Andem - 12:55 am on Feb 22, 2012 (gmt 0)
It makes zero sense to have that much random zombie traffic from such a random sample without it being a DDoS attack. I know lucy24 is trying to help, but there are better suggestions to deal with this.
Have you taken a sample of maybe 25-50 of the IP addresses, done some WHOISes and figured out if they have any connections? If there is any connection, then try denying the subnets.
Are you sure that this traffic is really coming from the United States? Are they coming from IP addresses assigned to consumer-based ISPs?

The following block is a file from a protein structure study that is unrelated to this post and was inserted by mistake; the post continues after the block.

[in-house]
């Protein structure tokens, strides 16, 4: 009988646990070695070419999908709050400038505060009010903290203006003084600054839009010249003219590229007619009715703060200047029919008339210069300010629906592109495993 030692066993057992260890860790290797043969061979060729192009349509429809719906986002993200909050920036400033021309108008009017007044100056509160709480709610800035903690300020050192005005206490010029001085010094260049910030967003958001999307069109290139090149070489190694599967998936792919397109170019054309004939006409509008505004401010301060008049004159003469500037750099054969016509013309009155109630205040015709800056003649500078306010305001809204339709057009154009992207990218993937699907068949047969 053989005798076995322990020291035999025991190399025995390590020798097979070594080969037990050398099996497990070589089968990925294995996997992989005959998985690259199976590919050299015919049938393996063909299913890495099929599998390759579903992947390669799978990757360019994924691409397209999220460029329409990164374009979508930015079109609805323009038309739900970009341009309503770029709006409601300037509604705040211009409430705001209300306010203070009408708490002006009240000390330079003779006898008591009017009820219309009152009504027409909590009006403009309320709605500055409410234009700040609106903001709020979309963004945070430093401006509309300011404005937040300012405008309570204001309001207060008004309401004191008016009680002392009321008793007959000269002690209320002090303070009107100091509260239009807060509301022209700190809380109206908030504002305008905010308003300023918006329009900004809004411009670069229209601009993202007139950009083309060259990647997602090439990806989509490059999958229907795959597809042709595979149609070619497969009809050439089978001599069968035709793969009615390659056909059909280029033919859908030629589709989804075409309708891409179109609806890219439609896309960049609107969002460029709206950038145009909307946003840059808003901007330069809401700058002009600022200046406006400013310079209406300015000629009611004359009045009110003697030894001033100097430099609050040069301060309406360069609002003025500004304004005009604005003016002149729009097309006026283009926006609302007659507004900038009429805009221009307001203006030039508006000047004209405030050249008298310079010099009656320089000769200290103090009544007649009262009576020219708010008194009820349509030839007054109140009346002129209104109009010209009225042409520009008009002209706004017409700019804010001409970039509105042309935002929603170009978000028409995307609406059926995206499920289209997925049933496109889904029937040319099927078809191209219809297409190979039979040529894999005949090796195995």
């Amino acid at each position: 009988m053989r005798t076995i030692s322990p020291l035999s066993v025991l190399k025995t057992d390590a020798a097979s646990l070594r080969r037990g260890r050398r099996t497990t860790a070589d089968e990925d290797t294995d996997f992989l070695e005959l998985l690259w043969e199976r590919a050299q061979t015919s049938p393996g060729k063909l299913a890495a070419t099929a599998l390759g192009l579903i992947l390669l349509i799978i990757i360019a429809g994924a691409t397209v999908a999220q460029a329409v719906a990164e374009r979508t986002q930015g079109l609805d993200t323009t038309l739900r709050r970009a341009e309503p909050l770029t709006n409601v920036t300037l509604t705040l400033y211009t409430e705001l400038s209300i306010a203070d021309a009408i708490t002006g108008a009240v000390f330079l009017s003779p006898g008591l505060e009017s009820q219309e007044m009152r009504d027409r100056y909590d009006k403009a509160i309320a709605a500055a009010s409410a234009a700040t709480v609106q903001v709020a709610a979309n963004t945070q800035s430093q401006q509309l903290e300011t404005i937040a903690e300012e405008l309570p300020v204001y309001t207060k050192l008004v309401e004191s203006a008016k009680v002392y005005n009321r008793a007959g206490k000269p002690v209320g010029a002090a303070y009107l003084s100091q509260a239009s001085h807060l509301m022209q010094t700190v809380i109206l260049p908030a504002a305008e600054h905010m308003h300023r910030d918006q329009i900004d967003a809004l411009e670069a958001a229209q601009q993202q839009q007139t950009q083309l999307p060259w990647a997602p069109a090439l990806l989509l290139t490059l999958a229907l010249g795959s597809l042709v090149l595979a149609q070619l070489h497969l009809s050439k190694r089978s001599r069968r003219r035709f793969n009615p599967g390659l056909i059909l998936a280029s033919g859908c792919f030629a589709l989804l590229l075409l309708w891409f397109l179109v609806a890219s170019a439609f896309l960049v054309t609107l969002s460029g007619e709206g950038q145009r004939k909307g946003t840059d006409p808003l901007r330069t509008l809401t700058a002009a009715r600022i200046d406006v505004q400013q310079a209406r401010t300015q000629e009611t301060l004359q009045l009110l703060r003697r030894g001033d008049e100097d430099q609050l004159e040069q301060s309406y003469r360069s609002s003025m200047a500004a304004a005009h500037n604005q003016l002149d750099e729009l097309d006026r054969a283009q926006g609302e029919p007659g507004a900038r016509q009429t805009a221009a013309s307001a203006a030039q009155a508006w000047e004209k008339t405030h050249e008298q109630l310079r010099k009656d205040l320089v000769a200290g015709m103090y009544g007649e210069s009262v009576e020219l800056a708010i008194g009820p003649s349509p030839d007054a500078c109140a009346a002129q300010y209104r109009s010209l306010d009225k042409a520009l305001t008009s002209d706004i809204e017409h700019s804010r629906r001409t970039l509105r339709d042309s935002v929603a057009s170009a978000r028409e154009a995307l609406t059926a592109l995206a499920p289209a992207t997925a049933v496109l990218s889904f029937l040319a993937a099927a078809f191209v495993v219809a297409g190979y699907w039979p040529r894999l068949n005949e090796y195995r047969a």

I'm sure if you look at the traffic with a keen eye, you will be able to spot some consistencies.
An idea might be to try registering sessions with PHP (or whatever language you use) and then denying access if the script is unable to register a session.
Another idea is based on lacy24's idea. If you use a scripting language like PHP, if it is between certain times of the day, try only allowing access to the pages using too much bandwidth by requiring authentication through RECAPTCHA. That service is extremely easy to use and provides enough examples; if the 'user' doesn't get through that, you might be able to ward them off until they move on to their next target. Feel free to PM me if you need assistance in setting that up.